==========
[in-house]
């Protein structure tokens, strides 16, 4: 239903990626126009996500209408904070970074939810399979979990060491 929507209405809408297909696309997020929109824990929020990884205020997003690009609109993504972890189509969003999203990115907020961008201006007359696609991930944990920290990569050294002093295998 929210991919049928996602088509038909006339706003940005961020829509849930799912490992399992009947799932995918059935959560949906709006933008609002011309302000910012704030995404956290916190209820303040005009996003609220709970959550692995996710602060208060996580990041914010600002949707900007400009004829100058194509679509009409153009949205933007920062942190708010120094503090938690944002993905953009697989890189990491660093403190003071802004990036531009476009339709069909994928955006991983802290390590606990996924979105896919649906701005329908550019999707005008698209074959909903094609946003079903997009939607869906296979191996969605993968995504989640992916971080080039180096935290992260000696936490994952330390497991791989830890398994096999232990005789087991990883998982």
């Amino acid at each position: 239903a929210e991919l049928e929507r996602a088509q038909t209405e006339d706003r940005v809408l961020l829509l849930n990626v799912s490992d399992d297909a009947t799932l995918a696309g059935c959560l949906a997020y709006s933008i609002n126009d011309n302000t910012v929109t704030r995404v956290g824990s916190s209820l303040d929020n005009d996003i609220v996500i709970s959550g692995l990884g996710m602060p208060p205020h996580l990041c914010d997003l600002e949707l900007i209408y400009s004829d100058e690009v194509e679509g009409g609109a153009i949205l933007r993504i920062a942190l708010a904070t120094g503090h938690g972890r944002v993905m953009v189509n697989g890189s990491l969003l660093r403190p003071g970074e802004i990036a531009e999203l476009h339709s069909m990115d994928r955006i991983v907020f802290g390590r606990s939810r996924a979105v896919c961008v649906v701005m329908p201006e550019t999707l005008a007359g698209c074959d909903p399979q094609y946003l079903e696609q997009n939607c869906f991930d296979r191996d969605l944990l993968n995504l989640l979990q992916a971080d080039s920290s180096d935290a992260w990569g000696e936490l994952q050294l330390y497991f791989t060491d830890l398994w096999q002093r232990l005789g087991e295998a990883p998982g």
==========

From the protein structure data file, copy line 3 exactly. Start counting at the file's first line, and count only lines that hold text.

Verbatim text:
């Amino acid at each position: 239903a929210e991919l049928e929507r996602a088509q038909t209405e006339d706003r940005v809408l961020l829509l849930n990626v799912s490992d399992d297909a009947t799932l995918a696309g059935c959560l949906a997020y709006s933008i609002n126009d011309n302000t910012v929109t704030r995404v956290g824990s916190s209820l303040d929020n005009d996003i609220v996500i709970s959550g692995l990884g996710m602060p208060p205020h996580l990041c914010d997003l600002e949707l900007i209408y400009s004829d100058e690009v194509e679509g009409g609109a153009i949205l933007r993504i920062a942190l708010a904070t120094g503090h938690g972890r944002v993905m953009v189509n697989g890189s990491l969003l660093r403190p003071g970074e802004i990036a531009e999203l476009h339709s069909m990115d994928r955006i991983v907020f802290g390590r606990s939810r996924a979105v896919c961008v649906v701005m329908p201006e550019t999707l005008a007359g698209c074959d909903p399979q094609y946003l079903e696609q997009n939607c869906f991930d296979r191996d969605l944990l993968n995504l989640l979990q992916a971080d080039s920290s180096d935290a992260w990569g000696e936490l994952q050294l330390y497991f791989t060491d830890l398994w096999q002093r232990l005789g087991e295998a990883p998982g």